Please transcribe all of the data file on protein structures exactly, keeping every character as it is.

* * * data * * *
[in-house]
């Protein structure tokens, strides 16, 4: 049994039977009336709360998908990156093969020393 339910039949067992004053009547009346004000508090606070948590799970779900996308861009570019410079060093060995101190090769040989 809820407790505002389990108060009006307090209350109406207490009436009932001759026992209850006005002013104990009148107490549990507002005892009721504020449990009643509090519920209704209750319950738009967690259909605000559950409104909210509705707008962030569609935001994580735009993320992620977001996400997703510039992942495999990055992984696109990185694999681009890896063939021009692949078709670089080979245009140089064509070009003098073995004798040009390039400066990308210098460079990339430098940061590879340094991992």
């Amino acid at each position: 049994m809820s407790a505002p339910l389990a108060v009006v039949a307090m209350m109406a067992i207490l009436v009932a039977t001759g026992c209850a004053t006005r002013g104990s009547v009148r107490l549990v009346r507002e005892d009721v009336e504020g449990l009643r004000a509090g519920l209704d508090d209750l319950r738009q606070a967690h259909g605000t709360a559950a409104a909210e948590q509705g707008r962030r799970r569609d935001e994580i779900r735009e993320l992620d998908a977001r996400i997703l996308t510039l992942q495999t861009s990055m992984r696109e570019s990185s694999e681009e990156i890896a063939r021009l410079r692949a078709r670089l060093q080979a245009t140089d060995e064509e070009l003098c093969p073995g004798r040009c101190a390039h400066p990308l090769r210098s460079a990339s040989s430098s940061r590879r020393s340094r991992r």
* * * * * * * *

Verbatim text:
[in-house]
């Protein structure tokens, strides 16, 4: 049994039977009336709360998908990156093969020393 339910039949067992004053009547009346004000508090606070948590799970779900996308861009570019410079060093060995101190090769040989 809820407790505002389990108060009006307090209350109406207490009436009932001759026992209850006005002013104990009148107490549990507002005892009721504020449990009643509090519920209704209750319950738009967690259909605000559950409104909210509705707008962030569609935001994580735009993320992620977001996400997703510039992942495999990055992984696109990185694999681009890896063939021009692949078709670089080979245009140089064509070009003098073995004798040009390039400066990308210098460079990339430098940061590879340094991992």
């Amino acid at each position: 049994m809820s407790a505002p339910l389990a108060v009006v039949a307090m209350m109406a067992i207490l009436v009932a039977t001759g026992c209850a004053t006005r002013g104990s009547v009148r107490l549990v009346r507002e005892d009721v009336e504020g449990l009643r004000a509090g519920l209704d508090d209750l319950r738009q606070a967690h259909g605000t709360a559950a409104a909210e948590q509705g707008r962030r799970r569609d935001e994580i779900r735009e993320l992620d998908a977001r996400i997703l996308t510039l992942q495999t861009s990055m992984r696109e570019s990185s694999e681009e990156i890896a063939r021009l410079r692949a078709r670089l060093q080979a245009t140089d060995e064509e070009l003098c093969p073995g004798r040009c101190a390039h400066p990308l090769r210098s460079a990339s040989s430098s940061r590879r020393s340094r991992r």